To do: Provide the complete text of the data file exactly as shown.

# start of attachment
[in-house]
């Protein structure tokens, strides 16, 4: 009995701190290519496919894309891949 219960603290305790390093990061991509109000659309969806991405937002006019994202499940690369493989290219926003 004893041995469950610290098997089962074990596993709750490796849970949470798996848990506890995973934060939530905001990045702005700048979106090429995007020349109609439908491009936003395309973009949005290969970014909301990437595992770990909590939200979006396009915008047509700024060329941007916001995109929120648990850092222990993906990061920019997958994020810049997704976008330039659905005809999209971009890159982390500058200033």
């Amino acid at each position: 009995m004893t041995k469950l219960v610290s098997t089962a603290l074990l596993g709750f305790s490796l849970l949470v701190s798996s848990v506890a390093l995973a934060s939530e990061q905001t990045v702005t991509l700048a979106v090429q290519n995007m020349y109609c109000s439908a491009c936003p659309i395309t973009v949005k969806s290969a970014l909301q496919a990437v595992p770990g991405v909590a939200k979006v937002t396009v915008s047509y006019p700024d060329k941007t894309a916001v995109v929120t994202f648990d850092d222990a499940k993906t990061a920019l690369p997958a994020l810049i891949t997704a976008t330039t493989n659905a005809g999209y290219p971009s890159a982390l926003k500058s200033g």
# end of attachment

[in-house]
């Protein structure tokens, strides 16, 4: 009995701190290519496919894309891949 219960603290305790390093990061991509109000659309969806991405937002006019994202499940690369493989290219926003 004893041995469950610290098997089962074990596993709750490796849970949470798996848990506890995973934060939530905001990045702005700048979106090429995007020349109609439908491009936003395309973009949005290969970014909301990437595992770990909590939200979006396009915008047509700024060329941007916001995109929120648990850092222990993906990061920019997958994020810049997704976008330039659905005809999209971009890159982390500058200033």
């Amino acid at each position: 009995m004893t041995k469950l219960v610290s098997t089962a603290l074990l596993g709750f305790s490796l849970l949470v701190s798996s848990v506890a390093l995973a934060s939530e990061q905001t990045v702005t991509l700048a979106v090429q290519n995007m020349y109609c109000s439908a491009c936003p659309i395309t973009v949005k969806s290969a970014l909301q496919a990437v595992p770990g991405v909590a939200k979006v937002t396009v915008s047509y006019p700024d060329k941007t894309a916001v995109v929120t994202f648990d850092d222990a499940k993906t990061a920019l690369p997958a994020l810049i891949t997704a976008t330039t493989n659905a005809g999209y290219p971009s890159a982390l926003k500058s200033g």